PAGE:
BUSINESS LAW 1
The company should consider several aspects of U.S. law beforedeciding to conduct international business. For example, the ForeignCorrupt Practices Act (FCPA) forbids the payment of money or othervaluable things to public officials (Abikoff, Wood, & Huneke,2014). In this regard, an entity would be prosecuted if it offeredany incentives to obtain an unfair advantage. Facilitation paymentshould also not be used to acquire preferential treatment.Consequently, the company would be required to document all itsfinancial transactions to prove their adherence to legal guidelines(Abikoff et al., 2014). Any violations of FCPA would lead to finesand other restrictions.
Furthermore, the Export Administration Act (EAA) prohibits Americancompanies from engaging in unsanctioned business boycotts (Abikoff etal., 2014). Therefore, the firm must avoid obeying foreign laws thatconflict with U.S. policy. In addition, export control regulationshave been set to monitor the dissemination of research-relatedinformation. Periodically, the government may issue economicsanctions such as embargoes to specific regimes and countries. Also,business deals are prohibited with persons and entities categorizedas special designated individuals (Abikoff et al., 2014). Criminalpenalties are imposed on any company that engages in transactionswith blacklisted parties.
Moving business to Japan has several legal implications. AlthoughJapan has the third largest economy, it ranks poorly with regards tothe ease of doing business (TMF Group, 2016). Consequently, localresources are fundamental to the success of any venture. Japan has anexcellent reputation owing to its superior capacity for research anddevelopment (TMF Group, 2016). The country’s intellectual propertyrights make it an attractive destination for many companies. However,the company will have to negotiate several regulatory hurdles beforeacquiring a business license (JETRO, 2016). Moreover, propertyregistration in Japan takes considerable time due to the many legalprocedures. Enforcing contracts in the country costs a third of theclaim and can last for a year. Notwithstanding, resolving solvency inJapan takes the shortest time since the nation has the highestrecovery rate (TMF Group, 2016).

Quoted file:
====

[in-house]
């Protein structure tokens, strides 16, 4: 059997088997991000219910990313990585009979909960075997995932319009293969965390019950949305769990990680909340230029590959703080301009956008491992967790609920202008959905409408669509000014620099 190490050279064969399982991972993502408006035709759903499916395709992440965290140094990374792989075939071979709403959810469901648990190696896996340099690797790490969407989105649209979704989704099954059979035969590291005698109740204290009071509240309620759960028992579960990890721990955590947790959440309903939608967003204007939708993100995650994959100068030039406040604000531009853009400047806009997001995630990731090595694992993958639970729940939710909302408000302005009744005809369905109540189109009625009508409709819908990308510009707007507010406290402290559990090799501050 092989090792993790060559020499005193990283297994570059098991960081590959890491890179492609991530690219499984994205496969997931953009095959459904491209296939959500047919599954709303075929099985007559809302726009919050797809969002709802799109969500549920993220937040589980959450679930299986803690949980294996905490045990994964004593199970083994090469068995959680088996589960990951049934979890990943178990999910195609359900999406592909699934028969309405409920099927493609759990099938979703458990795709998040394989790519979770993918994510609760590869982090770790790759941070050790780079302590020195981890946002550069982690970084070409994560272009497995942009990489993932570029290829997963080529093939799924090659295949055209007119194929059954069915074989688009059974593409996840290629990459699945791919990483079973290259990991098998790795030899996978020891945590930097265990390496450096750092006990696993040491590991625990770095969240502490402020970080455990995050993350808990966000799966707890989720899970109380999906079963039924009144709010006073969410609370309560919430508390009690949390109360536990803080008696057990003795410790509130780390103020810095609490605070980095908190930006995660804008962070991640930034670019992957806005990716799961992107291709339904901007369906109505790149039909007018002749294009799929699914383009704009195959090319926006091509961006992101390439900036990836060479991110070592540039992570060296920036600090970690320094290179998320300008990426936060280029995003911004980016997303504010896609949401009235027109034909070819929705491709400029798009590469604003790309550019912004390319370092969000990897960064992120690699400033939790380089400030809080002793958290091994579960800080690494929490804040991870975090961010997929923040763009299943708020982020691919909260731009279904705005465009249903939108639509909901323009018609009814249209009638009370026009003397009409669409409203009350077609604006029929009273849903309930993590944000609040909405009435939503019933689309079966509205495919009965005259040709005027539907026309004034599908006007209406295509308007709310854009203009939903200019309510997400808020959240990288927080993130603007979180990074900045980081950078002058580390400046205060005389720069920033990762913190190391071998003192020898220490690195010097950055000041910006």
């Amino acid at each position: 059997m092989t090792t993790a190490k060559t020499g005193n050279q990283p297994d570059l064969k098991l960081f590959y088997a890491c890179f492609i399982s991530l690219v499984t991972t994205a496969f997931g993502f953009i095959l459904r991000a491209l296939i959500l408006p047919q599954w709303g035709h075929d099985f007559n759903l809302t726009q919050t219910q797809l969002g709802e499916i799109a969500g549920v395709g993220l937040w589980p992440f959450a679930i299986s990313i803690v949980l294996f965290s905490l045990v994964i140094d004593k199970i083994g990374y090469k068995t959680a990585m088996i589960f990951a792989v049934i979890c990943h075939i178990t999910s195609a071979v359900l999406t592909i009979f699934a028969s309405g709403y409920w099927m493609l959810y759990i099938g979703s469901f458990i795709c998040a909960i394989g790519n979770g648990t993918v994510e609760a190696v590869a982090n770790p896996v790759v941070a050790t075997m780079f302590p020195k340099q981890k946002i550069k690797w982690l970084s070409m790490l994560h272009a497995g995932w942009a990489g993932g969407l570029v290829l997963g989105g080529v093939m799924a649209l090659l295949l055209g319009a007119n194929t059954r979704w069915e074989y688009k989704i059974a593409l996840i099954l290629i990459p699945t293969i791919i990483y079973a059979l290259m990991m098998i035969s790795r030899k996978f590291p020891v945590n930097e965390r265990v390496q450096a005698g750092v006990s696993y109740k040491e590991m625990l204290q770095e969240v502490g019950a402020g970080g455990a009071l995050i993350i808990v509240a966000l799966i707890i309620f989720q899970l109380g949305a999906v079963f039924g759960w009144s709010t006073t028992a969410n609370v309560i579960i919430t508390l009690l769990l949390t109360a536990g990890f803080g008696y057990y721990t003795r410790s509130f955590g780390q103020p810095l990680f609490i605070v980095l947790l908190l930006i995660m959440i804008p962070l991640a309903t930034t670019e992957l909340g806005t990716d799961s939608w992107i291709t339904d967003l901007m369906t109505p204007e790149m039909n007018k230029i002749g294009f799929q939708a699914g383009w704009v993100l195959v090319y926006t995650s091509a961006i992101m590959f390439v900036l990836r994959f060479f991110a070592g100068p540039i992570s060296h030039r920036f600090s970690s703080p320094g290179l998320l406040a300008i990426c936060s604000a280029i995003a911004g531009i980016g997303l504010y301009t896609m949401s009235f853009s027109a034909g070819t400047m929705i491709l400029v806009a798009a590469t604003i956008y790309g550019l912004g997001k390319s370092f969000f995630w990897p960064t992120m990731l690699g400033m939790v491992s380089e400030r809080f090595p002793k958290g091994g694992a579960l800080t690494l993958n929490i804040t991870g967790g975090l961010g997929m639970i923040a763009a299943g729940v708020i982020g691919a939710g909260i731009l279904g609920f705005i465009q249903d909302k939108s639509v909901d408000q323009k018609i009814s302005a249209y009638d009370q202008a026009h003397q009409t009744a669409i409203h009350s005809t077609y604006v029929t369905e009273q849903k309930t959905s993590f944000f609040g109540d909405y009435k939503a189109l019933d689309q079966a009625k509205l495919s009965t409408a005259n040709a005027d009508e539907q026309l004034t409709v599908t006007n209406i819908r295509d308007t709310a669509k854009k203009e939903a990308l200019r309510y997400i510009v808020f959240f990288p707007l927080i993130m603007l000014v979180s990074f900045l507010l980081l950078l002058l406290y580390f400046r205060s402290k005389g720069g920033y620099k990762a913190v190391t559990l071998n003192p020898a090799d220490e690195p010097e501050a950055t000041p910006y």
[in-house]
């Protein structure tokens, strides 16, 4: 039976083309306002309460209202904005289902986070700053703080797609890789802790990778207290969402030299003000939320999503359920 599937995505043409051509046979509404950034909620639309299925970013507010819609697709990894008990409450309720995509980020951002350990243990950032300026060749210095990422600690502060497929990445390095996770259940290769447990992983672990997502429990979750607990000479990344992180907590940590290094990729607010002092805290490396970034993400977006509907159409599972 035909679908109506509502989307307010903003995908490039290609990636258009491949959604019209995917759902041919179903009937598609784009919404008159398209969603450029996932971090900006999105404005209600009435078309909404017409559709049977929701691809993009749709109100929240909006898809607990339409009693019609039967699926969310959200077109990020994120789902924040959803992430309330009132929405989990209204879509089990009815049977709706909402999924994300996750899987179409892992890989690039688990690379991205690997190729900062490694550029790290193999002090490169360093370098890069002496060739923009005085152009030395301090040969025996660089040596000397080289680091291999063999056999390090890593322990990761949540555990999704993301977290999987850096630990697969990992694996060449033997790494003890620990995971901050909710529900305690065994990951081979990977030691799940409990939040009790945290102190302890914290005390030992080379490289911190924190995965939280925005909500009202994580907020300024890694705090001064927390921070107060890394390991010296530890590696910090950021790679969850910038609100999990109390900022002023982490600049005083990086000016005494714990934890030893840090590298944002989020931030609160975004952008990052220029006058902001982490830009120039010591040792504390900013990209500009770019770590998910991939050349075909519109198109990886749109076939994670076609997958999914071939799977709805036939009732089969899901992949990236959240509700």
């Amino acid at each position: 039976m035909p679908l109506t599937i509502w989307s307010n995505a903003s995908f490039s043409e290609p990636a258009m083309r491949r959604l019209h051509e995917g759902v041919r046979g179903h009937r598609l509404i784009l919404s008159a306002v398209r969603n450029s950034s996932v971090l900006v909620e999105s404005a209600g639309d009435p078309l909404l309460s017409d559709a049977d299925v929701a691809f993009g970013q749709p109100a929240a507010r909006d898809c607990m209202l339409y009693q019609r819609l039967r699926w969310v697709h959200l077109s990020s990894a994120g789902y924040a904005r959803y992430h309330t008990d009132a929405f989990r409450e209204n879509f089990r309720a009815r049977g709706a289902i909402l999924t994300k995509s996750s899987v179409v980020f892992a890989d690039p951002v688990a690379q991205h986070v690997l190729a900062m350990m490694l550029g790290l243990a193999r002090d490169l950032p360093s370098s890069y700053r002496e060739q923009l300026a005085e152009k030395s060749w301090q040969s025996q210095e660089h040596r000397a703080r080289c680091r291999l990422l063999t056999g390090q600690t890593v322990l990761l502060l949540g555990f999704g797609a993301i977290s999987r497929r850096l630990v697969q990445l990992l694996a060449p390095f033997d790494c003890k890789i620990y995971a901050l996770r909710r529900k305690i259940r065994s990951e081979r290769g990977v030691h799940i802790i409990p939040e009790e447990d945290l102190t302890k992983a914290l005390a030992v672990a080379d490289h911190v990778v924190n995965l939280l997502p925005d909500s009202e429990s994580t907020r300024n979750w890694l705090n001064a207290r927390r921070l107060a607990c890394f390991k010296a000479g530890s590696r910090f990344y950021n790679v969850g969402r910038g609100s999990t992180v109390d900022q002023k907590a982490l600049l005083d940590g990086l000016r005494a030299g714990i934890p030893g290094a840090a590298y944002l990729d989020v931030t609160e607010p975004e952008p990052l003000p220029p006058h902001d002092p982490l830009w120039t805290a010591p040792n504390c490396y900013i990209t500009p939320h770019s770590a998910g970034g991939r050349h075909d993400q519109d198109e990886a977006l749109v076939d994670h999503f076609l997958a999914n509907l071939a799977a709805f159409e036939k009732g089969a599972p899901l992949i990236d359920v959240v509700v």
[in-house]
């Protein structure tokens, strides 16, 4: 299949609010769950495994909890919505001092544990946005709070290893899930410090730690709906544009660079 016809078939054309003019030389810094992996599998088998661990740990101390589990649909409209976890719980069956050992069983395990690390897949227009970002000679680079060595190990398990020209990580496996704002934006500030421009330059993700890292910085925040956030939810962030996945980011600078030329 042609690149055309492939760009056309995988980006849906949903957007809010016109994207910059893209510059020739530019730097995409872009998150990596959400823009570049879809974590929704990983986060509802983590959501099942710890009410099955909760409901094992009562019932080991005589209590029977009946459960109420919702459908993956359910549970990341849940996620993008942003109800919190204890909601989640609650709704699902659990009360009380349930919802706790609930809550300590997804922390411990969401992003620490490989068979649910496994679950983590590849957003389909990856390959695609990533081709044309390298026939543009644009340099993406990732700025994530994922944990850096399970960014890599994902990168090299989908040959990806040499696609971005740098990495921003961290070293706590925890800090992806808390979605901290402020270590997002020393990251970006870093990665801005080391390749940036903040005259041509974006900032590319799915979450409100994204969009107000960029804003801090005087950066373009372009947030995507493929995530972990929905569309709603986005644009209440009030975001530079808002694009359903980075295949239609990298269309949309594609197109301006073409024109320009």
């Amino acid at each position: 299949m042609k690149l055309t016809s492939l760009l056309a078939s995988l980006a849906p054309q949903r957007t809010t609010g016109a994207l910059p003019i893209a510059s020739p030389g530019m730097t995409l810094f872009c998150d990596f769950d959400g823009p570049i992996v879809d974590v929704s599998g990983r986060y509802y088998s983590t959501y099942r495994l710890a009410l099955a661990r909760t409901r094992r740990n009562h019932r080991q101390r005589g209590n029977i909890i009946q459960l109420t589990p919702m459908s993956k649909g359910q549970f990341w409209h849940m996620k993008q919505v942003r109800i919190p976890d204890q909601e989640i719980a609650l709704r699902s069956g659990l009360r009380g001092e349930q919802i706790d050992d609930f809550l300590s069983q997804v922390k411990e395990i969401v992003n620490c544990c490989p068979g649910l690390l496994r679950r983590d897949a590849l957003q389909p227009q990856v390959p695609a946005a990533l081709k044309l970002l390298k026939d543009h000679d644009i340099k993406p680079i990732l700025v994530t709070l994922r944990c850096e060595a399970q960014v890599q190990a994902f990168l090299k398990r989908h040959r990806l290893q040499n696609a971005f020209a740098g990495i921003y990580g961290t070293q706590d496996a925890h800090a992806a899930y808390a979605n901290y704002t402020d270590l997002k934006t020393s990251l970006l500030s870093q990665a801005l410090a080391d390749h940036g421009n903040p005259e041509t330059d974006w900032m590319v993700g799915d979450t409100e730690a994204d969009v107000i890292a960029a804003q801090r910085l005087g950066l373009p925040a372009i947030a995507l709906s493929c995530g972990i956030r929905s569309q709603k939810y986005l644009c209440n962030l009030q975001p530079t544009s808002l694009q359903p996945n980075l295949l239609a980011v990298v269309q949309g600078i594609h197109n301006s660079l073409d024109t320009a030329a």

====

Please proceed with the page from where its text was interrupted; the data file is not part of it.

International business forms an integral part of the global economy.Granted, the U.S. boasts the world’s biggest economy (ACCJ, 2016).In fact, some states such as California can rival entire nations interms of economic growth and development. Nevertheless, the successof organizations such as Microsoft, Coca-Cola, and General Motorsproves that doing business abroad has several advantages (Ketchen,Edwards, Short, & Try, 2014). For example, establishingsubsidiaries in other countries increases access to new clients.Despite the economic stature of the U.S., it comprises less than 10%of the world’s population (Ketchen et al., 2014). Therefore, thecompany would have an excellent opportunity to increase its marketshare. Furthermore, some companies have saturated industries withinthe country`s market. Consequently, moving abroad provides anopportunity to reinvigorate sales. It is significant to consider thatmany corporations with a predominantly American identity have becomereliant on foreign sales. In 2011, European markets accounted forover 40% of McDonald’s revenue while the U.S. contributed only 32%(Ketchen et al., 2014). The fast-food chain has now developed into aninternational brand.